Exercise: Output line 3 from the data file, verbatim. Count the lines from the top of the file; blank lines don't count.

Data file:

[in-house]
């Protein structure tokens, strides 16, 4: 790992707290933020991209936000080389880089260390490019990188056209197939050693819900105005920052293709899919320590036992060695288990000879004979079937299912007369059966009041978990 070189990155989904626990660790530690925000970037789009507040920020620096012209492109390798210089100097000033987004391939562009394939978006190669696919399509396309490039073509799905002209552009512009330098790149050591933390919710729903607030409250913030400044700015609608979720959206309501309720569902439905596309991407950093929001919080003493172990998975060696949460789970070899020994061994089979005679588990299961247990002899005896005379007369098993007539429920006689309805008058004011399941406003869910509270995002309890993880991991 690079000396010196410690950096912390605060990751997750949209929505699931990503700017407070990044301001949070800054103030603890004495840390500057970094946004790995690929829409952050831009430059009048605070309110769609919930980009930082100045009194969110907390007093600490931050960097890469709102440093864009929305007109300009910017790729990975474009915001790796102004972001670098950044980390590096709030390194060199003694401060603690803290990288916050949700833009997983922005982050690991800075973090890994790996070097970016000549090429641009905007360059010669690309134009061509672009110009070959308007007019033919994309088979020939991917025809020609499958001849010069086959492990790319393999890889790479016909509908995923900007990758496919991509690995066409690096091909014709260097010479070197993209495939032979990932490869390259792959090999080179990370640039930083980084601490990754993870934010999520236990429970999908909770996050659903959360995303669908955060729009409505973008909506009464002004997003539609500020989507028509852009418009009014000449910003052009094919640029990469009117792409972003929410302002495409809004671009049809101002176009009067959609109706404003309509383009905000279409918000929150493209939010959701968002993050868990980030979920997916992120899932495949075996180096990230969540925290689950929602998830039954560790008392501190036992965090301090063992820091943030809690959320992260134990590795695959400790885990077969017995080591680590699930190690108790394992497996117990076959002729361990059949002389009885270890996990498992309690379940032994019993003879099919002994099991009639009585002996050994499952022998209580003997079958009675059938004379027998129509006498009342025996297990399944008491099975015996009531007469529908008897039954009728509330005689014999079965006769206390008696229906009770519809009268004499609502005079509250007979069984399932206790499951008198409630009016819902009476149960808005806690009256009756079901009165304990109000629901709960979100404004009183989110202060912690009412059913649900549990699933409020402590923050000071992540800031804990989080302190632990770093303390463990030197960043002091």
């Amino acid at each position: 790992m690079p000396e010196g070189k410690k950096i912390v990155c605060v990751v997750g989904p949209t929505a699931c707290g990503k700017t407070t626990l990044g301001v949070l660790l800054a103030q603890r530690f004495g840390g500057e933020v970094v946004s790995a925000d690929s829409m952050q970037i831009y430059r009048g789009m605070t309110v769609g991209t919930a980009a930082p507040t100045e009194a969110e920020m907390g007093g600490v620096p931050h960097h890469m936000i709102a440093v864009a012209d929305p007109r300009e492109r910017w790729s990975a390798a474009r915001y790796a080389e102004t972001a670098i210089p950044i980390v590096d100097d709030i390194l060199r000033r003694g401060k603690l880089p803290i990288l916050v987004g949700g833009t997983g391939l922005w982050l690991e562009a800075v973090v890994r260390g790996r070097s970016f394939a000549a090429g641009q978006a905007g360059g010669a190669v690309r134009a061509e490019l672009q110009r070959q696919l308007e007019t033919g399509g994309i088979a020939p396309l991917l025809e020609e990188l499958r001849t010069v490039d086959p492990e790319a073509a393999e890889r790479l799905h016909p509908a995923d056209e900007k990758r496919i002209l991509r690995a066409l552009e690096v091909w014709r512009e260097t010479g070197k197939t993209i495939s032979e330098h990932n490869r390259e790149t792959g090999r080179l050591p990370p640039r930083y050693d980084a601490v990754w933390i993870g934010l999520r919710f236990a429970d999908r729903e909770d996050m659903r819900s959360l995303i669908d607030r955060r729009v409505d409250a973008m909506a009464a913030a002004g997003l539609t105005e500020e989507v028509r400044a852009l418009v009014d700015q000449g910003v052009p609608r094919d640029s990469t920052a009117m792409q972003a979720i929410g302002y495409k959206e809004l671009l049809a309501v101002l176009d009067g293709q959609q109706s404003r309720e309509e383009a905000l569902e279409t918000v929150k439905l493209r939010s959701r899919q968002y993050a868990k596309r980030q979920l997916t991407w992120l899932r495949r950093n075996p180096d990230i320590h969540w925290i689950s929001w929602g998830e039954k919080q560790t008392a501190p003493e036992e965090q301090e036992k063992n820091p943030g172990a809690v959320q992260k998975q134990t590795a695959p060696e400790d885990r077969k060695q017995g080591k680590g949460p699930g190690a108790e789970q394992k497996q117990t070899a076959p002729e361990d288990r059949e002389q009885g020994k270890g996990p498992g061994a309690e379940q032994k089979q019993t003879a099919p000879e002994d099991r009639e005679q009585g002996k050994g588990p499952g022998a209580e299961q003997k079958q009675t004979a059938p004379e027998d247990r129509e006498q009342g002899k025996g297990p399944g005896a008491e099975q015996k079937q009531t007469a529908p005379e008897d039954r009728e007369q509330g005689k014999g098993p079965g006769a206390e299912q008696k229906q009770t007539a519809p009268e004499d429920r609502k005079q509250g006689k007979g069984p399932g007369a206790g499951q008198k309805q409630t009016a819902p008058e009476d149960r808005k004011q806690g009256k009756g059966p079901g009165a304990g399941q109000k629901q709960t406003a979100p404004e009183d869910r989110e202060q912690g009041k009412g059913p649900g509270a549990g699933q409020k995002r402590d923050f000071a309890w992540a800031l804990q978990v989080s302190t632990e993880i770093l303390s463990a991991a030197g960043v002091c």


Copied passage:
């Amino acid at each position: 790992m690079p000396e010196g070189k410690k950096i912390v990155c605060v990751v997750g989904p949209t929505a699931c707290g990503k700017t407070t626990l990044g301001v949070l660790l800054a103030q603890r530690f004495g840390g500057e933020v970094v946004s790995a925000d690929s829409m952050q970037i831009y430059r009048g789009m605070t309110v769609g991209t919930a980009a930082p507040t100045e009194a969110e920020m907390g007093g600490v620096p931050h960097h890469m936000i709102a440093v864009a012209d929305p007109r300009e492109r910017w790729s990975a390798a474009r915001y790796a080389e102004t972001a670098i210089p950044i980390v590096d100097d709030i390194l060199r000033r003694g401060k603690l880089p803290i990288l916050v987004g949700g833009t997983g391939l922005w982050l690991e562009a800075v973090v890994r260390g790996r070097s970016f394939a000549a090429g641009q978006a905007g360059g010669a190669v690309r134009a061509e490019l672009q110009r070959q696919l308007e007019t033919g399509g994309i088979a020939p396309l991917l025809e020609e990188l499958r001849t010069v490039d086959p492990e790319a073509a393999e890889r790479l799905h016909p509908a995923d056209e900007k990758r496919i002209l991509r690995a066409l552009e690096v091909w014709r512009e260097t010479g070197k197939t993209i495939s032979e330098h990932n490869r390259e790149t792959g090999r080179l050591p990370p640039r930083y050693d980084a601490v990754w933390i993870g934010l999520r919710f236990a429970d999908r729903e909770d996050m659903r819900s959360l995303i669908d607030r955060r729009v409505d409250a973008m909506a009464a913030a002004g997003l539609t105005e500020e989507v028509r400044a852009l418009v009014d700015q000449g910003v052009p609608r094919d640029s990469t920052a009117m792409q972003a979720i929410g302002y495409k959206e809004l671009l049809a309501v101002l176009d009067g293709q959609q109706s404003r309720e309509e383009a905000l569902e279409t918000v929150k439905l493209r939010s959701r899919q968002y993050a868990k596309r980030q979920l997916t991407w992120l899932r495949r950093n075996p180096d990230i320590h969540w925290i689950s929001w929602g998830e039954k919080q560790t008392a501190p003493e036992e965090q301090e036992k063992n820091p943030g172990a809690v959320q992260k998975q134990t590795a695959p060696e400790d885990r077969k060695q017995g080591k680590g949460p699930g190690a108790e789970q394992k497996q117990t070899a076959p002729e361990d288990r059949e002389q009885g020994k270890g996990p498992g061994a309690e379940q032994k089979q019993t003879a099919p000879e002994d099991r009639e005679q009585g002996k050994g588990p499952g022998a209580e299961q003997k079958q009675t004979a059938p004379e027998d247990r129509e006498q009342g002899k025996g297990p399944g005896a008491e099975q015996k079937q009531t007469a529908p005379e008897d039954r009728e007369q509330g005689k014999g098993p079965g006769a206390e299912q008696k229906q009770t007539a519809p009268e004499d429920r609502k005079q509250g006689k007979g069984p399932g007369a206790g499951q008198k309805q409630t009016a819902p008058e009476d149960r808005k004011q806690g009256k009756g059966p079901g009165a304990g399941q109000k629901q709960t406003a979100p404004e009183d869910r989110e202060q912690g009041k009412g059913p649900g509270a549990g699933q409020k995002r402590d923050f000071a309890w992540a800031l804990q978990v989080s302190t632990e993880i770093l303390s463990a991991a030197g960043v002091c």